And what I can potentially do to rectify this.  If anything.
Sometimes, we expect things from people because we see others who seem to have all the solutions and support mechanisms at their disposal.  I know one person who has attorneys in their family and is being fully financially supported in their legal quests.  I know another person who seems to have no problem getting gig work and passive income from family and friends who have businesses and trust enough in their abilities to consistently employ them enough so they could afford designer clothing, two trips to Europe in a six-week period and a pending second citizenship in Italy.  These people would prefer I was dead, but, yet, my envy for their situation versus mine is nevertheless undeniable.
Last weekend, I was particularly expressive and emotional in this space, and was stunned by the fact that people who read it that I would not expect would be touched were.  Without revealing specific identities, I’ll merely say you’d be as shocked as to who actually has helped me this week versus those who continue to ignore me and shun me in ways far more insulting that being addressed as “Vita”.
And yes, I’m including my new young friend who treated me to the omelette (it was quite good, BTW).
It’s humbling.  It’s hurtful.  I continue to experience heartache, envy and financial worry.  I would be foolish to not think it isn’t taking some toil on me in some way, even though to look at me in person I’m physically in by far the best shape of my adult life–thanks to at least one of the people who clearly would prefer I was dead.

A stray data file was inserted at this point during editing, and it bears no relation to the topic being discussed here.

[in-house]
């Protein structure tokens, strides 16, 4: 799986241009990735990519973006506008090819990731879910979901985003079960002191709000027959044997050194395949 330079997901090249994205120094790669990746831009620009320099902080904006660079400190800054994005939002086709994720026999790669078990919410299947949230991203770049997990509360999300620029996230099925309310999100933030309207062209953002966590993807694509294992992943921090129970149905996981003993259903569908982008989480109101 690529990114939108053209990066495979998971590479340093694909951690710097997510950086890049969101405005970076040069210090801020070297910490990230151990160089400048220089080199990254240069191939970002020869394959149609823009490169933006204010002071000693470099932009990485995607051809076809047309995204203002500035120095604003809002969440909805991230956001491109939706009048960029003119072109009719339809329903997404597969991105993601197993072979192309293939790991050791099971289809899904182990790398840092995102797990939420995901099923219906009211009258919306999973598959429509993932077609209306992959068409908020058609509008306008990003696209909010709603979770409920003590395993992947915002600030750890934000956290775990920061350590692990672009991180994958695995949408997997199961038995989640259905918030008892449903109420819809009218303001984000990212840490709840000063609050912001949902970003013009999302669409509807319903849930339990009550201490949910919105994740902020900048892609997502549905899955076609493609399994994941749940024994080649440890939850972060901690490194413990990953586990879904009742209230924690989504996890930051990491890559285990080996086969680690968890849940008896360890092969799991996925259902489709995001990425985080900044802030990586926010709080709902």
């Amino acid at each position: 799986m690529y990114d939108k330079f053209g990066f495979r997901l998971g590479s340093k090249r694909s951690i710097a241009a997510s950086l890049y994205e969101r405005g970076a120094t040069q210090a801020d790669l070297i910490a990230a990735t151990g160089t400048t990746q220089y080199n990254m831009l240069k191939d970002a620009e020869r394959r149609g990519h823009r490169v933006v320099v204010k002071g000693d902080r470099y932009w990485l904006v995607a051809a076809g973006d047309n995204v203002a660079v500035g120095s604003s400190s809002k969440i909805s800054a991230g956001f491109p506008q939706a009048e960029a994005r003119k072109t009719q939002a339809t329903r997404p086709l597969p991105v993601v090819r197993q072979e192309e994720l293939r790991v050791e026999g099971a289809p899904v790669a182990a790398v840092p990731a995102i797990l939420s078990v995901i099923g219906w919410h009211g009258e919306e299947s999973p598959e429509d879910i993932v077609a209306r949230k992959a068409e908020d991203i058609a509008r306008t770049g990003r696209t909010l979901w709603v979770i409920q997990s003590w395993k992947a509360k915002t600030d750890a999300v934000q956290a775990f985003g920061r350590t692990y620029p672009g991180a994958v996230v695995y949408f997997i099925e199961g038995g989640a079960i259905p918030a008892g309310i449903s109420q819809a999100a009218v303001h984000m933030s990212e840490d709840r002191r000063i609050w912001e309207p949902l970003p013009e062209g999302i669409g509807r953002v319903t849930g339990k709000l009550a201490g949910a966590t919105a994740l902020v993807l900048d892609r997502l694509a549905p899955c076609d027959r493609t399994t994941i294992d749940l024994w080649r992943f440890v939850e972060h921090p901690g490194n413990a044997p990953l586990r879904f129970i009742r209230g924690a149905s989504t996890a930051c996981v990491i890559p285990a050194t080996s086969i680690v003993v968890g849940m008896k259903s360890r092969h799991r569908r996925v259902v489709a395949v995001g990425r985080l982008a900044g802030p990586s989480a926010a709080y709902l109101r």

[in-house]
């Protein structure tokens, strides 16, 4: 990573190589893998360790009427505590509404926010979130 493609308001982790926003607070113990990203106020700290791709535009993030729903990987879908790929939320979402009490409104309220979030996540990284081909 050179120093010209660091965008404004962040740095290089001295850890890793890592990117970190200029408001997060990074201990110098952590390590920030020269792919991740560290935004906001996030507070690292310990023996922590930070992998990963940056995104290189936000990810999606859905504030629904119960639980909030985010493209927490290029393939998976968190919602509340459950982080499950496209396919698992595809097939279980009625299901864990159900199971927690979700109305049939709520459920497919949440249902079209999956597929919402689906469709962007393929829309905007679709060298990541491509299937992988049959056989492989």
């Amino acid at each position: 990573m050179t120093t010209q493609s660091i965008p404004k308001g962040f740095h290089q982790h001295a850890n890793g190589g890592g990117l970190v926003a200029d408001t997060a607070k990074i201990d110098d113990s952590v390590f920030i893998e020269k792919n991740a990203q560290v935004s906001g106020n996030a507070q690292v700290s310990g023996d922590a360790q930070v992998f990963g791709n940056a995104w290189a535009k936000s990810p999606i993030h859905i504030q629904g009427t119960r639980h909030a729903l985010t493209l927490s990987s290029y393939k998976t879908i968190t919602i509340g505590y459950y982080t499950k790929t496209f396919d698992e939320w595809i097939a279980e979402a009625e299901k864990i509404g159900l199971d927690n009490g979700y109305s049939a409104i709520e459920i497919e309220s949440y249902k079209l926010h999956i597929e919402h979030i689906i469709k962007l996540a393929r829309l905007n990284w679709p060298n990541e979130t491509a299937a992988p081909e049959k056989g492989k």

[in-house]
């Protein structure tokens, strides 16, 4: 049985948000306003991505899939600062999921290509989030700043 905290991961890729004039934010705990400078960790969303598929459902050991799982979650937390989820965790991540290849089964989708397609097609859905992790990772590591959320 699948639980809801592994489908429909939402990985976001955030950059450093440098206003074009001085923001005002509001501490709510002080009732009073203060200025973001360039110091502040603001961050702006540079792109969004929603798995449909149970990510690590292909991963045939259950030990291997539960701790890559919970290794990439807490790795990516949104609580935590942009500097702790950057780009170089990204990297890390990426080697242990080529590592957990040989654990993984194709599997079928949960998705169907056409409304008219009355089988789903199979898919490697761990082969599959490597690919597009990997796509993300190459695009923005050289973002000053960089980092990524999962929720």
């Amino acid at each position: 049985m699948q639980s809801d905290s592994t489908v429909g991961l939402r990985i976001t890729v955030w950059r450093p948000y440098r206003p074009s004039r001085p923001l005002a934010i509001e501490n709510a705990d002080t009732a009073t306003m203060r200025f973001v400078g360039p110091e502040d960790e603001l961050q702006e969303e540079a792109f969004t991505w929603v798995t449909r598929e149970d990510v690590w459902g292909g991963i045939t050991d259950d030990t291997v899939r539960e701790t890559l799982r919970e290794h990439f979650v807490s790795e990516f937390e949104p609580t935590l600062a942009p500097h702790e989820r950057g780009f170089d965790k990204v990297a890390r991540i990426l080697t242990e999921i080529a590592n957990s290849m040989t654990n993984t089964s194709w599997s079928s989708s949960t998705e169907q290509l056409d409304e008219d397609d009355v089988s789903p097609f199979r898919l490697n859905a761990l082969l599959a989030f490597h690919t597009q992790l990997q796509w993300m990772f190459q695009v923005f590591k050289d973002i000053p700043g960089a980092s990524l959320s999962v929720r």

And yes, on occasion I will yet you know that I feel this way. Maybe someone else will reach a threshold where they’ll want to help.  Those that did already are life-savers.  Those that haven’t yet are sources of exceptional frustration.  I refuse to believe that absolutely no one knows absolutely no one who is hiring.
Like the MetaHeads and Twits who are using social media to cast their rod into an increasingly drying sea of potential employment, my rod’s still dangling.  I’m changing the worm for the 701st time.  I’ll at least be rooting for some of them to get jobs in areas I’m clearly not qualfiied for.  Anyone who can write code, it’s all on you.
But if you’re someone with MY skill sets, sorry, partner, you don’t have my endorsement for now  After 700 rejections, I believe my place in line supercedes yours.  I’m inclined to believe your support system is closer to that of my death-wisher than mine.
So if you’re still reading this, here’s this week’s heartfelt plea.  Rattle your brains.  Think.  Someone.  Anywhere.  Any business.  Anything that involves numbers, opinions, insights, strategy, teaching, sports, or simply hard labor.  And I’d like to believe while I not be model-quality, I’m a lot better-looking than I used to be.
I’ll continue to drive, to be sure.  I’m working hard to make myself better at it, too, in case the one person who gave me a lousy score because they were impatient with my trunk lid happens to read this.  Thanks so much, jerk–your one score, with a small smaple size, has me getting alerts that my status is at risk.  I didn’t need to see that yesterday on top of what I already received.
I’ll privately update you on anything I do learn on Monday afternoon.  At least pray for me?  And, no, if yiu do oray  I won’t ask you for a donation to do so like that other 700 CLUB does.  But, honestly, I won’t refuse one if offered.  And, frankly, I’ll put my level of need  at this point ahead of Dr. Robertson’s ministry.
I hope you might, too.
Until next time…